I have come to the conclusion that this is ultimately an ontological question. Freewill and morality are connected intrinsically. If there is morality then there is freewill. If there is freewill, there is morality.
If there is no freewill, there is no morality.
If there is no morality, there is no freewill.
Morality in this case meaning "Objective Moral Values".
Since these to are linked, to answer one is to answer the other. To make the case for objective moral values is easier than to make the case for freewill. We can look at the moral extremes and determine whether or not such things ever possibly morally good to do under the 'many worlds hypothesis'. For instance, is it ever moral to rape, murder, torture and kill a toddler? For the Moral Objectivist, the answer is easy, the answer is that such an action is always immoral, irregardless of whether or not anyone thinks it moral or not. The moral relativist has to prove that such an action can be moral under some circumstance. Meaning also, that there is no victimhood, not only that a bunch of people think it's ok.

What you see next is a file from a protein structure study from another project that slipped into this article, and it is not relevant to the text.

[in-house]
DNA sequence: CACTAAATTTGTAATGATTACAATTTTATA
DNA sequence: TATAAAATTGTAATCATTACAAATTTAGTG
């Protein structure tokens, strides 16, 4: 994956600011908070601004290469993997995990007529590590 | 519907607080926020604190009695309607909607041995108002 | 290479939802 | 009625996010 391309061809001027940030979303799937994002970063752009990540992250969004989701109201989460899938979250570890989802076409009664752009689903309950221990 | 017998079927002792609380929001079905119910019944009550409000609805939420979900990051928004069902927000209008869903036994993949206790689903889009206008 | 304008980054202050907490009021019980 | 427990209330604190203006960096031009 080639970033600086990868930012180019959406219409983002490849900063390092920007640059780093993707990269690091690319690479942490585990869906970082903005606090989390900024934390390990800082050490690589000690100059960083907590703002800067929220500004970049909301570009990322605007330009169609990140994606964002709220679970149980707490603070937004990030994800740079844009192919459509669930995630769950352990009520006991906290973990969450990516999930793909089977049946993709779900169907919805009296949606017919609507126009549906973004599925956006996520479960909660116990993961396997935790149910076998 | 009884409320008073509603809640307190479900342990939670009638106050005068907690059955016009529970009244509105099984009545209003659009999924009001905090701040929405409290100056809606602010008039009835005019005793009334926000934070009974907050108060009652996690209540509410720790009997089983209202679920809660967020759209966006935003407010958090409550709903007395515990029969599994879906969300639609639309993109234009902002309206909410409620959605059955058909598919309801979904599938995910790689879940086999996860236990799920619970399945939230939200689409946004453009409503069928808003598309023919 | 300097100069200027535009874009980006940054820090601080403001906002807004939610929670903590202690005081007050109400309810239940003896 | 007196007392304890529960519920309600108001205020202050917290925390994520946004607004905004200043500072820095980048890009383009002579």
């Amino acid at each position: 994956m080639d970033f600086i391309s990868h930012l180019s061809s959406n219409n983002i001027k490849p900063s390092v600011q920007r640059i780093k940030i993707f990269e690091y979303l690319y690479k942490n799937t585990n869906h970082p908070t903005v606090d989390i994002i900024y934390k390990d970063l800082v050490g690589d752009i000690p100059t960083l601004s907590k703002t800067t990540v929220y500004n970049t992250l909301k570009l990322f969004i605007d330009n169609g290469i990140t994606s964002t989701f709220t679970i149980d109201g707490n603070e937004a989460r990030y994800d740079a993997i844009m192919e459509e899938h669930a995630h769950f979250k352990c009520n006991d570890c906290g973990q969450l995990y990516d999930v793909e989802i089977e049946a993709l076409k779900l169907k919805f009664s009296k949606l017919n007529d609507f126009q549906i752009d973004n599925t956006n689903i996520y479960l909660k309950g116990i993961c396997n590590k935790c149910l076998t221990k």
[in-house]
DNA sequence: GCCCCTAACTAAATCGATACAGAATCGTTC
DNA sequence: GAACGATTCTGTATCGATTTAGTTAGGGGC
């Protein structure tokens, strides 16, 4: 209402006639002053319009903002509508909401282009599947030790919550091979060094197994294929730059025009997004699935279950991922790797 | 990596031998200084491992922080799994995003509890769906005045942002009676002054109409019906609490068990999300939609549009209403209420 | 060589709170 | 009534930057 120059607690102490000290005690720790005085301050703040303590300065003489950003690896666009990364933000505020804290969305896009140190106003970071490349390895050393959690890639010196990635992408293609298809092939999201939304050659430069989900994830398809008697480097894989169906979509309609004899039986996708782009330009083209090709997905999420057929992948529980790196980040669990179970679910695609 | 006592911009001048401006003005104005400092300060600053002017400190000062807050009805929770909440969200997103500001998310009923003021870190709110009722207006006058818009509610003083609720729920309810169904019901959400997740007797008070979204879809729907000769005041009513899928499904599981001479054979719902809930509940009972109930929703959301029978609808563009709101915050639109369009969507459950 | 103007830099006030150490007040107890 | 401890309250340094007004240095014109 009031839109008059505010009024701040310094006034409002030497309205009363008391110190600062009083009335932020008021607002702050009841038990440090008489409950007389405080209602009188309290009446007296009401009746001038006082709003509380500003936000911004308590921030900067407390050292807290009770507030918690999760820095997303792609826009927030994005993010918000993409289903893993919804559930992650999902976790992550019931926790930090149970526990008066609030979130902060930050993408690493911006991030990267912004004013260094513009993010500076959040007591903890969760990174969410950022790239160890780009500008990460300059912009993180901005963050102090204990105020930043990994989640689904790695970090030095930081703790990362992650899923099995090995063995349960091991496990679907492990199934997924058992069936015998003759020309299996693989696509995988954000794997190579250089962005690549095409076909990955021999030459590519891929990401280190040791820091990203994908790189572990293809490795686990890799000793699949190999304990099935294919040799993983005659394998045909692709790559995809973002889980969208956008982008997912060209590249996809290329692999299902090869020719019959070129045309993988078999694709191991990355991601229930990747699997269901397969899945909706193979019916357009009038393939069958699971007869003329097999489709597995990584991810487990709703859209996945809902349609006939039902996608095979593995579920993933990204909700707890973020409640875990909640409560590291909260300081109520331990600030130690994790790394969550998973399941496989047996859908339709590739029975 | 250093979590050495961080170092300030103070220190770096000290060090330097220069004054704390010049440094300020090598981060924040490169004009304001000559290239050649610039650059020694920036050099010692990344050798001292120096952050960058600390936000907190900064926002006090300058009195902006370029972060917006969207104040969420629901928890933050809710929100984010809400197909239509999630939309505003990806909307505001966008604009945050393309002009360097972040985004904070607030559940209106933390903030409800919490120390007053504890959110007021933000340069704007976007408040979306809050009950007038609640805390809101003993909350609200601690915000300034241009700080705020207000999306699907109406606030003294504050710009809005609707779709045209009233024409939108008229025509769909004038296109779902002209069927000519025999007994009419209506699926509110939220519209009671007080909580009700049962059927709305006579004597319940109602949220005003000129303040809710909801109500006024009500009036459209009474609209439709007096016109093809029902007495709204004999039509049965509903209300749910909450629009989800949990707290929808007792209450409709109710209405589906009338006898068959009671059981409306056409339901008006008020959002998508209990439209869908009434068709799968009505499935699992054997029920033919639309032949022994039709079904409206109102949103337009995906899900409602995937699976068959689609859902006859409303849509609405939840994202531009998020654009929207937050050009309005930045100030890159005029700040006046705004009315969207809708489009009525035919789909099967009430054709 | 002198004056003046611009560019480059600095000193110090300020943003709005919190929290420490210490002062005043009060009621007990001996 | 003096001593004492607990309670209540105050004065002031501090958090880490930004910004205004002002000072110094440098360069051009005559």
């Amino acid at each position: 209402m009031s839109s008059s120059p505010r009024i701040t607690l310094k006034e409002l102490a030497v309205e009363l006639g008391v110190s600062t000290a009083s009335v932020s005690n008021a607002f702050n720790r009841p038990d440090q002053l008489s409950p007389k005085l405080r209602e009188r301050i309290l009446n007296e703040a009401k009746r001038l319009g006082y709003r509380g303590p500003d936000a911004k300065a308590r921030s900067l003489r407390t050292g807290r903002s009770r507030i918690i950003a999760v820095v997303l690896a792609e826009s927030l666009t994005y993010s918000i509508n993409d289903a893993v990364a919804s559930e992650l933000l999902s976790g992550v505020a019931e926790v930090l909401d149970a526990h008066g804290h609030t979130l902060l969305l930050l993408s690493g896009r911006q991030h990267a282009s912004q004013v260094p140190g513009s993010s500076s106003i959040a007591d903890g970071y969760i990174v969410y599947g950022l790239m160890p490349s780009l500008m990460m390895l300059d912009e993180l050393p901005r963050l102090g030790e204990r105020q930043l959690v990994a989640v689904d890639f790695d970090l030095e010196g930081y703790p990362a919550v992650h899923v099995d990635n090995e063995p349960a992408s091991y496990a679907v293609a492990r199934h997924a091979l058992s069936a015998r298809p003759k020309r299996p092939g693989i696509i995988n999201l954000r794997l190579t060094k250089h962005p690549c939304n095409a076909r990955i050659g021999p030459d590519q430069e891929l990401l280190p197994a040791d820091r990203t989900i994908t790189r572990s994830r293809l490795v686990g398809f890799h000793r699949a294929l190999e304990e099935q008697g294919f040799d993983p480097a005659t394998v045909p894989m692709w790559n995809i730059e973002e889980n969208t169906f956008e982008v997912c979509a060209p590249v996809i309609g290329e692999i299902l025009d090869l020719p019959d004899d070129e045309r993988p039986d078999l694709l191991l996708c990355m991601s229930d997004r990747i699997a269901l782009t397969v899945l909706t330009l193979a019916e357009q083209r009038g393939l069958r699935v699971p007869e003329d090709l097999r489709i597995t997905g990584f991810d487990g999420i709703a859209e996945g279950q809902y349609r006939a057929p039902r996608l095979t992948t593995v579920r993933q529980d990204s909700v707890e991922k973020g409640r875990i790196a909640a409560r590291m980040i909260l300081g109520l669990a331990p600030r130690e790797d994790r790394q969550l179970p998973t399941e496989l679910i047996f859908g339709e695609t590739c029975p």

Victimhood is the tripping stone for the moral relativist. No matter how they can justify an act societally, they cannot remove the immiseration of the victim, who won't likely agree that the torture they are experiencing is good or morally right. So you will always have a voice of dissension. For moral relativism, you need unanimity, ultimately, to prove it.
So the argument would look something like:
P1) For Freewill to exist, Objective Moral Values must exist.
P2) Objective Moral Values exist.
C) Therefore, Freewill exists.